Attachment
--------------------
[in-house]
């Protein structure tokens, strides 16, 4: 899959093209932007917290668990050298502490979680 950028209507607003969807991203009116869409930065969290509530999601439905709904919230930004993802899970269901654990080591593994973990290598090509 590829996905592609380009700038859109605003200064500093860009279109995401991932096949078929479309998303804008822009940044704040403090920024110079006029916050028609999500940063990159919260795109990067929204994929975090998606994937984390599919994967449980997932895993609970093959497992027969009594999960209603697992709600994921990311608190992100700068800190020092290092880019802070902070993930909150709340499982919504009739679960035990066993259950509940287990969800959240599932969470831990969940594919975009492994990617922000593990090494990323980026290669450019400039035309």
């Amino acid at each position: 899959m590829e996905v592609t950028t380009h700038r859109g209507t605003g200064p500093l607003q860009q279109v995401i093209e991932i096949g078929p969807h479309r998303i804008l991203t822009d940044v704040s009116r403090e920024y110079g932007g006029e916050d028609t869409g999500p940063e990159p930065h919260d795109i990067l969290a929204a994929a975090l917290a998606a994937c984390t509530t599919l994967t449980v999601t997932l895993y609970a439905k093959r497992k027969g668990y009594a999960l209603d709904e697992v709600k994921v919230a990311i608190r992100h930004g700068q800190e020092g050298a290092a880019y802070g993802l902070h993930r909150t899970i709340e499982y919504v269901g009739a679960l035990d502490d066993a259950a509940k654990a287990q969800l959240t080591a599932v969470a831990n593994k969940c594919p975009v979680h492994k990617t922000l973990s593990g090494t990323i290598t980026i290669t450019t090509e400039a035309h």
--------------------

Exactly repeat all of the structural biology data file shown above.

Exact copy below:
[in-house]
């Protein structure tokens, strides 16, 4: 899959093209932007917290668990050298502490979680 950028209507607003969807991203009116869409930065969290509530999601439905709904919230930004993802899970269901654990080591593994973990290598090509 590829996905592609380009700038859109605003200064500093860009279109995401991932096949078929479309998303804008822009940044704040403090920024110079006029916050028609999500940063990159919260795109990067929204994929975090998606994937984390599919994967449980997932895993609970093959497992027969009594999960209603697992709600994921990311608190992100700068800190020092290092880019802070902070993930909150709340499982919504009739679960035990066993259950509940287990969800959240599932969470831990969940594919975009492994990617922000593990090494990323980026290669450019400039035309």
């Amino acid at each position: 899959m590829e996905v592609t950028t380009h700038r859109g209507t605003g200064p500093l607003q860009q279109v995401i093209e991932i096949g078929p969807h479309r998303i804008l991203t822009d940044v704040s009116r403090e920024y110079g932007g006029e916050d028609t869409g999500p940063e990159p930065h919260d795109i990067l969290a929204a994929a975090l917290a998606a994937c984390t509530t599919l994967t449980v999601t997932l895993y609970a439905k093959r497992k027969g668990y009594a999960l209603d709904e697992v709600k994921v919230a990311i608190r992100h930004g700068q800190e020092g050298a290092a880019y802070g993802l902070h993930r909150t899970i709340e499982y919504v269901g009739a679960l035990d502490d066993a259950a509940k654990a287990q969800l959240t080591a599932v969470a831990n593994k969940c594919p975009v979680h492994k990617t922000l973990s593990g090494t990323i290598t980026i290669t450019t090509e400039a035309h």